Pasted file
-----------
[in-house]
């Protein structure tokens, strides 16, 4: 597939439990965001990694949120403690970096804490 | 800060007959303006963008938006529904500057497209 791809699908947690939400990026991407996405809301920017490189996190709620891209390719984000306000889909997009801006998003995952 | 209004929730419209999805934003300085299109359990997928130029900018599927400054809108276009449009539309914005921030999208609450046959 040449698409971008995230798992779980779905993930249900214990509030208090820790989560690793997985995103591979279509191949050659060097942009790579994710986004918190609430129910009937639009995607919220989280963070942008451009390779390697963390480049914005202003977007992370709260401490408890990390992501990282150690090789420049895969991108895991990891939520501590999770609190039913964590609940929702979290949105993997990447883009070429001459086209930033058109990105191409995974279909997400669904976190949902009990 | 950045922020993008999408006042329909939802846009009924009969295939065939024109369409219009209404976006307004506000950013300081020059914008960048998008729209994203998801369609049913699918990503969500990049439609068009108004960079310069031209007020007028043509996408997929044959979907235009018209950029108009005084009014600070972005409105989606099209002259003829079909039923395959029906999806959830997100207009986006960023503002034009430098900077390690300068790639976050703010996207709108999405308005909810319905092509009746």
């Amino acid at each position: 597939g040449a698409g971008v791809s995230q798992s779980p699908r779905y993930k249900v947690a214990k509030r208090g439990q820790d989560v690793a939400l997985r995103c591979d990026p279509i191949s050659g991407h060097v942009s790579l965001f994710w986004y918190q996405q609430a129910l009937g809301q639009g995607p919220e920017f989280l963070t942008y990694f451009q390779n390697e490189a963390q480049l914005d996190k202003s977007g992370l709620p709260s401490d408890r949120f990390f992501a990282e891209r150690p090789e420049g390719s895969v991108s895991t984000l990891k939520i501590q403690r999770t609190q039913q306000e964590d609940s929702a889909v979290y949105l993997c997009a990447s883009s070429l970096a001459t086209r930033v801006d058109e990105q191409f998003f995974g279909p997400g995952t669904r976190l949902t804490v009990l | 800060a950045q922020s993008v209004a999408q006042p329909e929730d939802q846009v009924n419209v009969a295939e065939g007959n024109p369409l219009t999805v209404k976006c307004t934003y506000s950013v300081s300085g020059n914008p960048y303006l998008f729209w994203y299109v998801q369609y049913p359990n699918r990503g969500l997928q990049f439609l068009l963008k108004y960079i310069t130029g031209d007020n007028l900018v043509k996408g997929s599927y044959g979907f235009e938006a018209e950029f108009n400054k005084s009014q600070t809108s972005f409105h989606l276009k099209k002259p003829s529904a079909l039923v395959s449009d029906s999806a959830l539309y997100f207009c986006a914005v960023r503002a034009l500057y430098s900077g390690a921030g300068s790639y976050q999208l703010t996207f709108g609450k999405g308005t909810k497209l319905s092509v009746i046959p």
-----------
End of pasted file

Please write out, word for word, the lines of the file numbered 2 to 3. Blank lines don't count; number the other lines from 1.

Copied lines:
């Protein structure tokens, strides 16, 4: 597939439990965001990694949120403690970096804490 | 800060007959303006963008938006529904500057497209 791809699908947690939400990026991407996405809301920017490189996190709620891209390719984000306000889909997009801006998003995952 | 209004929730419209999805934003300085299109359990997928130029900018599927400054809108276009449009539309914005921030999208609450046959 040449698409971008995230798992779980779905993930249900214990509030208090820790989560690793997985995103591979279509191949050659060097942009790579994710986004918190609430129910009937639009995607919220989280963070942008451009390779390697963390480049914005202003977007992370709260401490408890990390992501990282150690090789420049895969991108895991990891939520501590999770609190039913964590609940929702979290949105993997990447883009070429001459086209930033058109990105191409995974279909997400669904976190949902009990 | 950045922020993008999408006042329909939802846009009924009969295939065939024109369409219009209404976006307004506000950013300081020059914008960048998008729209994203998801369609049913699918990503969500990049439609068009108004960079310069031209007020007028043509996408997929044959979907235009018209950029108009005084009014600070972005409105989606099209002259003829079909039923395959029906999806959830997100207009986006960023503002034009430098900077390690300068790639976050703010996207709108999405308005909810319905092509009746």
């Amino acid at each position: 597939g040449a698409g971008v791809s995230q798992s779980p699908r779905y993930k249900v947690a214990k509030r208090g439990q820790d989560v690793a939400l997985r995103c591979d990026p279509i191949s050659g991407h060097v942009s790579l965001f994710w986004y918190q996405q609430a129910l009937g809301q639009g995607p919220e920017f989280l963070t942008y990694f451009q390779n390697e490189a963390q480049l914005d996190k202003s977007g992370l709620p709260s401490d408890r949120f990390f992501a990282e891209r150690p090789e420049g390719s895969v991108s895991t984000l990891k939520i501590q403690r999770t609190q039913q306000e964590d609940s929702a889909v979290y949105l993997c997009a990447s883009s070429l970096a001459t086209r930033v801006d058109e990105q191409f998003f995974g279909p997400g995952t669904r976190l949902t804490v009990l | 800060a950045q922020s993008v209004a999408q006042p329909e929730d939802q846009v009924n419209v009969a295939e065939g007959n024109p369409l219009t999805v209404k976006c307004t934003y506000s950013v300081s300085g020059n914008p960048y303006l998008f729209w994203y299109v998801q369609y049913p359990n699918r990503g969500l997928q990049f439609l068009l963008k108004y960079i310069t130029g031209d007020n007028l900018v043509k996408g997929s599927y044959g979907f235009e938006a018209e950029f108009n400054k005084s009014q600070t809108s972005f409105h989606l276009k099209k002259p003829s529904a079909l039923v395959s449009d029906s999806a959830l539309y997100f207009c986006a914005v960023r503002a034009l500057y430098s900077g390690a921030g300068s790639y976050q999208l703010t996207f709108g609450k999405g308005t909810k497209l319905s092509v009746i046959p």